12. Sadiq Garh – the residential palace of the royal family, built by Nawab Sadiq Muhammad Khan (IV) in 1882. We did not get a chance to see this as we reached after maghrib and the gates were closed.  Right now, it is an abandoned property. No one is maintaining it and without maintenance, this place full of stories of the glorious history of the Abbasi family will not be able to stand the test of time. Prior to my visit to this wonderful city, I had no knowledge of its history of the existence of the the Royal family (I am embarrassed about that). Their architectural contributions are huge - true, but their financial and political support to Pakistan and to Jinnah at the time of the birth of our country is unparalleled. Maybe if this palace falls under army control like Noor and Darbar mahals, the splendor of Sadiqgarh can be preserved. I truly hope that happens.

A few pictures are given below to entice you. These pictures belong to Dr.Mohsin and are being added here with his permission. They totally make me want to go back to photograph this historical wonderland to complete my trip to Bahawalpur! Try to get a guided your through TDCP so your can hear tales about the 'shaan-o-shaukat' of the the Royals and the great historical personalities that visited this palace. Our beloved Jinnah was one of them and he happened to be a great friend of Nawab Sahab.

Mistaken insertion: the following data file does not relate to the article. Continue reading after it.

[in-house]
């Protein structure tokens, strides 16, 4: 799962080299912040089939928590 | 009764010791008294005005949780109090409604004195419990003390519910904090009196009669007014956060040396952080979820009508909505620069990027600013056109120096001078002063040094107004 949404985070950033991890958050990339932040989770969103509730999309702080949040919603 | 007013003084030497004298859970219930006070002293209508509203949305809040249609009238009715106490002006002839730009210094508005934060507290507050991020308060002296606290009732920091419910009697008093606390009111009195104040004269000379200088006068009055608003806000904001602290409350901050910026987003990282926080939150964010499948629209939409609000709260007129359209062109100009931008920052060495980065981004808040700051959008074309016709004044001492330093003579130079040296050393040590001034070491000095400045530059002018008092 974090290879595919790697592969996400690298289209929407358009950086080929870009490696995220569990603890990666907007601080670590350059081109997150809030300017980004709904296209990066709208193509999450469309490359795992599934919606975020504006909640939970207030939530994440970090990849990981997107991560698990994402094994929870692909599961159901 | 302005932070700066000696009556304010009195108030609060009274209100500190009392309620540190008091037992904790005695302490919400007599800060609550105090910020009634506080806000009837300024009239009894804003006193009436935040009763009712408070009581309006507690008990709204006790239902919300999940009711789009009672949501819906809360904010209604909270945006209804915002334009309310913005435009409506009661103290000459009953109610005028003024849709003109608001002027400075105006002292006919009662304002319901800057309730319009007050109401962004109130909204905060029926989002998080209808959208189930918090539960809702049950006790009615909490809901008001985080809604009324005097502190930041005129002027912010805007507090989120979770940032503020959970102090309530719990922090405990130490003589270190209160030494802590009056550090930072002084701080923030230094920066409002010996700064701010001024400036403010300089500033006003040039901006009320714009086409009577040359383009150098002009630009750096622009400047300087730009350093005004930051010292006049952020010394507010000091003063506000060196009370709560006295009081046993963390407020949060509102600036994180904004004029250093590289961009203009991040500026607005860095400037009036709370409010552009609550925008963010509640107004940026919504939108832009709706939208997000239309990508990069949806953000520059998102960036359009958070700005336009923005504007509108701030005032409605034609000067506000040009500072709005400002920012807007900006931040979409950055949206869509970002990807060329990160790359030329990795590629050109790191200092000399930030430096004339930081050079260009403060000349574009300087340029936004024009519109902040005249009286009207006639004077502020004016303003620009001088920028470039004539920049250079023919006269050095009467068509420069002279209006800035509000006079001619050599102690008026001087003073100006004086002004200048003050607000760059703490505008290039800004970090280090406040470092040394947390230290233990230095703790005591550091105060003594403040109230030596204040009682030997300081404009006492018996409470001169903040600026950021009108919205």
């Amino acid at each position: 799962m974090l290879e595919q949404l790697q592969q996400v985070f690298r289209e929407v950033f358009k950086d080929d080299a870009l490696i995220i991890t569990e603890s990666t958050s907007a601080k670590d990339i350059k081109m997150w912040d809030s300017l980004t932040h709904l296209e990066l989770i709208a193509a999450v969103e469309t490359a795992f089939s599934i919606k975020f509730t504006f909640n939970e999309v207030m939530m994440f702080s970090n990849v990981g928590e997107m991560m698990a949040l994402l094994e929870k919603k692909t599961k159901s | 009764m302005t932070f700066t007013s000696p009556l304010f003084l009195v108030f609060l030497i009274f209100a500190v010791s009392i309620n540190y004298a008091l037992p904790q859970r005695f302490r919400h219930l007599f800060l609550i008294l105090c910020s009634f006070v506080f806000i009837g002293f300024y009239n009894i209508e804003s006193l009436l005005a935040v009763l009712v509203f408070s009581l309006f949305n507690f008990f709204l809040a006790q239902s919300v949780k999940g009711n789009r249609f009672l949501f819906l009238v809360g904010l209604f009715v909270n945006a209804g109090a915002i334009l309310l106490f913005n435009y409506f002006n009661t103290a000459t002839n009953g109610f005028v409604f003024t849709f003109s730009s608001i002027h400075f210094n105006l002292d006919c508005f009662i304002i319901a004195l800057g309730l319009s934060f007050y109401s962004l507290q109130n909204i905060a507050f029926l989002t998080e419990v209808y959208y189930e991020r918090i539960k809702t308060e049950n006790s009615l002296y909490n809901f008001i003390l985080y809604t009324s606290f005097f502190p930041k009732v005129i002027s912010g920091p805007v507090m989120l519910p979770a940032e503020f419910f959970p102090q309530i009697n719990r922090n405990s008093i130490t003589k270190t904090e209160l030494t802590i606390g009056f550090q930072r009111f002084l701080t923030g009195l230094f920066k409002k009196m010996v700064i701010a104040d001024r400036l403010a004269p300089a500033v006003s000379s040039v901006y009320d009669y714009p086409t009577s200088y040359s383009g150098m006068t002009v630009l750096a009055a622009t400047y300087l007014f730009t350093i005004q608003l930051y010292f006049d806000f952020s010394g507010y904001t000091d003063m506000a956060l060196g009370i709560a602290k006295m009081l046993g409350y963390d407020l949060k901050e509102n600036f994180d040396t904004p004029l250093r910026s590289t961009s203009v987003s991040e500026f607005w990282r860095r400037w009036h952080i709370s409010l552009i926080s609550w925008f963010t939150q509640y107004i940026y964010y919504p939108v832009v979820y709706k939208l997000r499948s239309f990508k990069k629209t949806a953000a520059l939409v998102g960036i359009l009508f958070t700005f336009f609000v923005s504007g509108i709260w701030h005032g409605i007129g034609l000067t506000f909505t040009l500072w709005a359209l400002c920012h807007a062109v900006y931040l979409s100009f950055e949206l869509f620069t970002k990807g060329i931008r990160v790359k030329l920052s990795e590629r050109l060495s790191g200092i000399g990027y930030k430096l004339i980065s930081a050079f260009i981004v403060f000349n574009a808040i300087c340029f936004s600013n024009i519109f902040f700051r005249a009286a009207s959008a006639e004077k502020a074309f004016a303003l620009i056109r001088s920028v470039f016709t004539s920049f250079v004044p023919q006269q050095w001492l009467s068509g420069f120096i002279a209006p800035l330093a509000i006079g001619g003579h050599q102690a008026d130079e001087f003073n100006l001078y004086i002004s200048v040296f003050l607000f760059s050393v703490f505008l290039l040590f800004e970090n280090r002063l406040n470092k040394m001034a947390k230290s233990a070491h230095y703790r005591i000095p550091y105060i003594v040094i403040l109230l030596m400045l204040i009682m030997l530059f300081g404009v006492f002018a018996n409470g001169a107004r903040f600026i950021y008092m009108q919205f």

13. Central Library – a magnificent building with a white fa├žade. We were not able to photograph it for the lack of time. Pictures taken from google are given below.




14. Sadiq Public School – a local told me that the school, whose land was donated by the royal family, is bigger than Aitchison College in Lahore and that the campus is lovely. Because of the lack of time as well tight security at the gate, we could not go inside and see it.

15. Crop fields – If you are from Karachi and have never seen rural Punjab, this will be a great opportunity to see lush green agricultural fields and village scenes while you drive to Uch Sharif and Derawar fort. Sarson ke khet are my favorite!



I hope this pictorial journey of Bahawalpur makes you want to go there, experience the grandeur of the Nawabi architecture (fusion of Muslim, Hindu and Sikh styles) and get a few pictures of your own. We spend millions to see countries around the world, why not spend a few thousands to see our own 'watan', feel proud and contribute to our local tourism industry?

Stay tuned for the second part of this safarnama, in which I will be giving you a suggested itinerary and also some insights on what to shop for! Drooling already?

*This article was published in TGIF Magazine, Daily Times